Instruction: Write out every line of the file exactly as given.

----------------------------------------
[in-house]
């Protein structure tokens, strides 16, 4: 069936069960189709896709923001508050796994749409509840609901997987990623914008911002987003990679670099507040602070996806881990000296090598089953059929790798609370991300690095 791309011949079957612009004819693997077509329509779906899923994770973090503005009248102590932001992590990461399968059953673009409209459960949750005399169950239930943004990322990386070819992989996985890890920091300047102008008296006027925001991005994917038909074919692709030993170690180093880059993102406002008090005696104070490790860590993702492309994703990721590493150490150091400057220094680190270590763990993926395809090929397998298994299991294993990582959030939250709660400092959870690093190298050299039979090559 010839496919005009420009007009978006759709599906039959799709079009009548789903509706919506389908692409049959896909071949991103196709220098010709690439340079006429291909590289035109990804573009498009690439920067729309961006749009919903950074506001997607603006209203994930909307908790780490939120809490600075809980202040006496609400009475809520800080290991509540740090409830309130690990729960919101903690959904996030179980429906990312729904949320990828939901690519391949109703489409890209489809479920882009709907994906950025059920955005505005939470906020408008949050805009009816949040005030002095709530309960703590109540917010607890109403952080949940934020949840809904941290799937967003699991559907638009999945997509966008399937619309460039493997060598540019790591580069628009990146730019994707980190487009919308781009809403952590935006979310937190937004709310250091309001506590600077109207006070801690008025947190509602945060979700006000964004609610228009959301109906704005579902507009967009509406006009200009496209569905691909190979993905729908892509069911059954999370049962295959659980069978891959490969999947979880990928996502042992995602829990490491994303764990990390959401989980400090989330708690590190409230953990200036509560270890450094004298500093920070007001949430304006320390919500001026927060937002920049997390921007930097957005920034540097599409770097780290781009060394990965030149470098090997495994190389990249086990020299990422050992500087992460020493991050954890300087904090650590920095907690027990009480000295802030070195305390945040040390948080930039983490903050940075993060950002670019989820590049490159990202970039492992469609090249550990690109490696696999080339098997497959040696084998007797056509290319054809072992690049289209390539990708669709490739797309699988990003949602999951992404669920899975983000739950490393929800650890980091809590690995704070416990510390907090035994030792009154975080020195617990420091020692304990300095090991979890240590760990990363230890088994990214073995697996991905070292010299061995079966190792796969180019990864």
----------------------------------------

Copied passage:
[in-house]
């Protein structure tokens, strides 16, 4: 069936069960189709896709923001508050796994749409509840609901997987990623914008911002987003990679670099507040602070996806881990000296090598089953059929790798609370991300690095 791309011949079957612009004819693997077509329509779906899923994770973090503005009248102590932001992590990461399968059953673009409209459960949750005399169950239930943004990322990386070819992989996985890890920091300047102008008296006027925001991005994917038909074919692709030993170690180093880059993102406002008090005696104070490790860590993702492309994703990721590493150490150091400057220094680190270590763990993926395809090929397998298994299991294993990582959030939250709660400092959870690093190298050299039979090559 010839496919005009420009007009978006759709599906039959799709079009009548789903509706919506389908692409049959896909071949991103196709220098010709690439340079006429291909590289035109990804573009498009690439920067729309961006749009919903950074506001997607603006209203994930909307908790780490939120809490600075809980202040006496609400009475809520800080290991509540740090409830309130690990729960919101903690959904996030179980429906990312729904949320990828939901690519391949109703489409890209489809479920882009709907994906950025059920955005505005939470906020408008949050805009009816949040005030002095709530309960703590109540917010607890109403952080949940934020949840809904941290799937967003699991559907638009999945997509966008399937619309460039493997060598540019790591580069628009990146730019994707980190487009919308781009809403952590935006979310937190937004709310250091309001506590600077109207006070801690008025947190509602945060979700006000964004609610228009959301109906704005579902507009967009509406006009200009496209569905691909190979993905729908892509069911059954999370049962295959659980069978891959490969999947979880990928996502042992995602829990490491994303764990990390959401989980400090989330708690590190409230953990200036509560270890450094004298500093920070007001949430304006320390919500001026927060937002920049997390921007930097957005920034540097599409770097780290781009060394990965030149470098090997495994190389990249086990020299990422050992500087992460020493991050954890300087904090650590920095907690027990009480000295802030070195305390945040040390948080930039983490903050940075993060950002670019989820590049490159990202970039492992469609090249550990690109490696696999080339098997497959040696084998007797056509290319054809072992690049289209390539990708669709490739797309699988990003949602999951992404669920899975983000739950490393929800650890980091809590690995704070416990510390907090035994030792009154975080020195617990420091020692304990300095090991979890240590760990990363230890088994990214073995697996991905070292010299061995079966190792796969180019990864």